An interesting thing happened in pharma and investing. It involved Regeneron and their July 24, 2015 FDA-approved cholesterol drug, Praluent. Forbes outlined the situation, which caused Regeneron stock to drop significantly, in a January 6, 2016 article.
According to Matthew Herper, a Forbes columnist, investors got a hold of data from the FDA’s Adverse Event Reporting System, FAERS, and noticed eight suicides were indicated. Turns out it was bad data, containing all duplicate cases, except one, which happened to be questionable in the first place.
This guide analyzes how artificial intelligence – including machine learning – can be used by pharmaceutical and medical device companies to improve the clinical data review and cleansing process.
According to Forbes, the FDA made a statement regarding the matter:
“A search of the FAERS database for Praluent identified one case (with multiple duplicate reports–six reports in total) of completed suicide in a patient receiving Praluent. Given the presence of confounding factors including a history of depression, a causal association between the drug and the event could neither be concluded nor ruled out. A seventh report of completed suicide was also identified, and is also likely a duplicate of the first case, but this cannot be definitively concluded given the limited information contained in the report. One further case of completed suicide was identified from FAERS, but FDA was able to determine that the patient had never received Praluent. Two additional cases of suicidal ideation (not completed suicides) in patients receiving Praluent were also identified. FDA continues to conduct postmarketing safety surveillance for Praluent, as it does for all approved products.”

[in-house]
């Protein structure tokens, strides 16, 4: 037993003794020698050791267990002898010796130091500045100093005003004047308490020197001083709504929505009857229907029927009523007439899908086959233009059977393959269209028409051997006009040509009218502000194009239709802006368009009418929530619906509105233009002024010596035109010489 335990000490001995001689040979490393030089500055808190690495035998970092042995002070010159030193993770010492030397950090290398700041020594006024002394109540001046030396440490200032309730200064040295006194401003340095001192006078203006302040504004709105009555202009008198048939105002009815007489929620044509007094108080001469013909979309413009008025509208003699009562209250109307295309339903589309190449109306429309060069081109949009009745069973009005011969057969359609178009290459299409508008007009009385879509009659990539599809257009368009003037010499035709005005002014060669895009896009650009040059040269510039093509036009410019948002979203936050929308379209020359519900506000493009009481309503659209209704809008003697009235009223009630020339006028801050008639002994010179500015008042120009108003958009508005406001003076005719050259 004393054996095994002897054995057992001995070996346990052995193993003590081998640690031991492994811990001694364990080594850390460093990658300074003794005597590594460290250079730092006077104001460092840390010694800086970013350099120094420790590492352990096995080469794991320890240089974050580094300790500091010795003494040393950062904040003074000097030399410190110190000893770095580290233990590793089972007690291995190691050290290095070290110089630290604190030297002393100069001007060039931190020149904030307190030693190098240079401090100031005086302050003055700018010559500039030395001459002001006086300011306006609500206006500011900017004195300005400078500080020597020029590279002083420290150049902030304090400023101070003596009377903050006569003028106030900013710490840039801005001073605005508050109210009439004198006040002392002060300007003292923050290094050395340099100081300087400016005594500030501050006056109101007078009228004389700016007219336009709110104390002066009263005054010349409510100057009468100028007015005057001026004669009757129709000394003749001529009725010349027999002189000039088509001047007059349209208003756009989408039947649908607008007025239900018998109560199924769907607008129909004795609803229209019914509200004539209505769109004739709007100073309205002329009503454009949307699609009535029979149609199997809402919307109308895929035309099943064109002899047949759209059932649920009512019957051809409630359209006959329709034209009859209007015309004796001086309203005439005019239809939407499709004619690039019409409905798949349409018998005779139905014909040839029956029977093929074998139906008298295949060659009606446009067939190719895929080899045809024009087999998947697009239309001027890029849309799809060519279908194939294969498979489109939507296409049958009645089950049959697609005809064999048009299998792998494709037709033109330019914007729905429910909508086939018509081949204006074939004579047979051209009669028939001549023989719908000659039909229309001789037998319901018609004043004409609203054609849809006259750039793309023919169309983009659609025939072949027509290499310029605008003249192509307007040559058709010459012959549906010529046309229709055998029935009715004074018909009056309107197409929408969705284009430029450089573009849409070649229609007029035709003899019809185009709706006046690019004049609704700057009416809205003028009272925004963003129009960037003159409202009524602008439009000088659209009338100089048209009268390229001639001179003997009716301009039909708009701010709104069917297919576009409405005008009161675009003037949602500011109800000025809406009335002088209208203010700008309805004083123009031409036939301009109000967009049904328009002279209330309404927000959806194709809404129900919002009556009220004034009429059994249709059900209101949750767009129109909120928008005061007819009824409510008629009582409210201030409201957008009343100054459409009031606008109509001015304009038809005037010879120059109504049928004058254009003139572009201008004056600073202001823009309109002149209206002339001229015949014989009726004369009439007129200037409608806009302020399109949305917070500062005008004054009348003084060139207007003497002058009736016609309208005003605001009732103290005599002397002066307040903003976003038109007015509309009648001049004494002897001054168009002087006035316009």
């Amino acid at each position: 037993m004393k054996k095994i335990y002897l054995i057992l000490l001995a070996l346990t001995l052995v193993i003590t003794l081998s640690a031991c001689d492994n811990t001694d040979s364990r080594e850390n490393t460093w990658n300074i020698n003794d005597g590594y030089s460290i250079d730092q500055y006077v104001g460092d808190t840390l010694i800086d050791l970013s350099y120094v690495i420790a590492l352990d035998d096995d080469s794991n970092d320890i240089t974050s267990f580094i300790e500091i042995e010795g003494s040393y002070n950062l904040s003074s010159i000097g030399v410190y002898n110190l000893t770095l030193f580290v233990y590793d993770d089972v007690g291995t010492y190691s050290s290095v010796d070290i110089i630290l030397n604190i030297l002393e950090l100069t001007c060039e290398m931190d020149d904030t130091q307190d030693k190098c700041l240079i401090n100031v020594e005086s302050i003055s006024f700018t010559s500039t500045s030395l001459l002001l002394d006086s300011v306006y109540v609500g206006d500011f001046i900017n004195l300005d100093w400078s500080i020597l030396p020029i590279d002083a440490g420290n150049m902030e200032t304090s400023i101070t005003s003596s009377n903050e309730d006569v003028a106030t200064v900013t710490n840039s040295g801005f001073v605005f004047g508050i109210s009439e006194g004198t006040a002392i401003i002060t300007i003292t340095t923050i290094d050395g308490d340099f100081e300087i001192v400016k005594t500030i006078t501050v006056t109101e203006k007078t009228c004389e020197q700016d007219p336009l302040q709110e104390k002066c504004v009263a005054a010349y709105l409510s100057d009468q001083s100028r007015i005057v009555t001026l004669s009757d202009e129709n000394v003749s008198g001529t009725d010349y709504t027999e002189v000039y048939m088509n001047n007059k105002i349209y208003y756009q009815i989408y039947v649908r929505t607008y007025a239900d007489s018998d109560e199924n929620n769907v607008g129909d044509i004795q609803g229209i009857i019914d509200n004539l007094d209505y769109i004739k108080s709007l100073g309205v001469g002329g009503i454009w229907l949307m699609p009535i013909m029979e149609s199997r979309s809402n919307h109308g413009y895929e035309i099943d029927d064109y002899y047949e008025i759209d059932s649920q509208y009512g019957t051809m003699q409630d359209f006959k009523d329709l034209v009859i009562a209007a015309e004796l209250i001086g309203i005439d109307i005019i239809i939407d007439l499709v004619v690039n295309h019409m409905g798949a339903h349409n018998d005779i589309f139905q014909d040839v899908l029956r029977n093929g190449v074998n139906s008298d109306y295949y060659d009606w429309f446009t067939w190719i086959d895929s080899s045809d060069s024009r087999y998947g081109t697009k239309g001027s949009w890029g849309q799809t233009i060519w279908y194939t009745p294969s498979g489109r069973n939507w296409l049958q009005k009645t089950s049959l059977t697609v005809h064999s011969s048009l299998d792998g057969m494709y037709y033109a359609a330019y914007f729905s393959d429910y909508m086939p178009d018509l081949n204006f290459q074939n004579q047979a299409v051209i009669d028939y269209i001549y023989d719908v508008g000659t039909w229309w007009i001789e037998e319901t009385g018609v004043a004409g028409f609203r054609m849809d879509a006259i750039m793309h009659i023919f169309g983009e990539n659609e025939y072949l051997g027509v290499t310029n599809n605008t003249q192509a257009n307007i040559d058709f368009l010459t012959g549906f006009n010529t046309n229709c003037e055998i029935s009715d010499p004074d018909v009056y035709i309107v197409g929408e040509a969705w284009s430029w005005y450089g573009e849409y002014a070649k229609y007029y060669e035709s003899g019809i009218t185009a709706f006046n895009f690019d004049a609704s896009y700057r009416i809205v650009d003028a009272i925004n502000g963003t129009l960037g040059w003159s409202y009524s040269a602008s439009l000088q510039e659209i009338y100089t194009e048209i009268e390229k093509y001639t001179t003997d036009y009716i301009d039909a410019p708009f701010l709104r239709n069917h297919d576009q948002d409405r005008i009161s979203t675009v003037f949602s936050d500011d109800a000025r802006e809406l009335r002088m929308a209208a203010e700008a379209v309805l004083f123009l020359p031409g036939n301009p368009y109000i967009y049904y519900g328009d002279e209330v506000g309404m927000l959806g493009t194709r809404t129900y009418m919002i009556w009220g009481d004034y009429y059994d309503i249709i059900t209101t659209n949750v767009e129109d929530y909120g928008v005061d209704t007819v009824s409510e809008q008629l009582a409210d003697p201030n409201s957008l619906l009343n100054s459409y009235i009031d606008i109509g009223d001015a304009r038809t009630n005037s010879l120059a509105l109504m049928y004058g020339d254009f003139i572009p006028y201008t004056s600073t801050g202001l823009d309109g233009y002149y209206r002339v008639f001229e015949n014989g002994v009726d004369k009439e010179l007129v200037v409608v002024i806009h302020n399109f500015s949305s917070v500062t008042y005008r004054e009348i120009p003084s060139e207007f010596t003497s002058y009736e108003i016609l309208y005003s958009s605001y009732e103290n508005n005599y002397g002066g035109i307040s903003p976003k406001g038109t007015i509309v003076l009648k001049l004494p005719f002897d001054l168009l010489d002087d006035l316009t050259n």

Should companies, investors, and individuals stop trusting FAERS as a source of information? Not in my opinion, but we do all need to recognize its potential flaws and inconsistences. This reminds me of a Perficient webinar from 2014 about safety signal detection, in which the presenter discussed the importance of evaluating different sources for potential signals as part of a company’s drug safety and pharmacovigilance processes. For more on signal detection and management, check out this interview with Dr. Rodney Lemery.
So many thoughts, so many lessons learned… Keeping data clean and accurate is essential, in any system. It’s no secret that duplicate data can plague systems in every department of a company. And, unfortunately, that bad data can have a terrible effect on your business or, in this case, someone else’s. In some cases, it could potentially impact the health and safety of the public. Poor data can cause good drugs to be taken off the market or be prevented from progressing in a clinical trial. On the flip side, inaccurate or bad data can also overstate the benefits of a drug, causing harm to those who take it.
This bottom line for pharmaceutical and clinical research companies? Take care of your data. Make sure it’s as accurate as it can be.
The bottom line for consumers of clinical data? Understand that no data source can be 100% perfect all the time. Use a critical eye when evaluating data sources and the data they contain.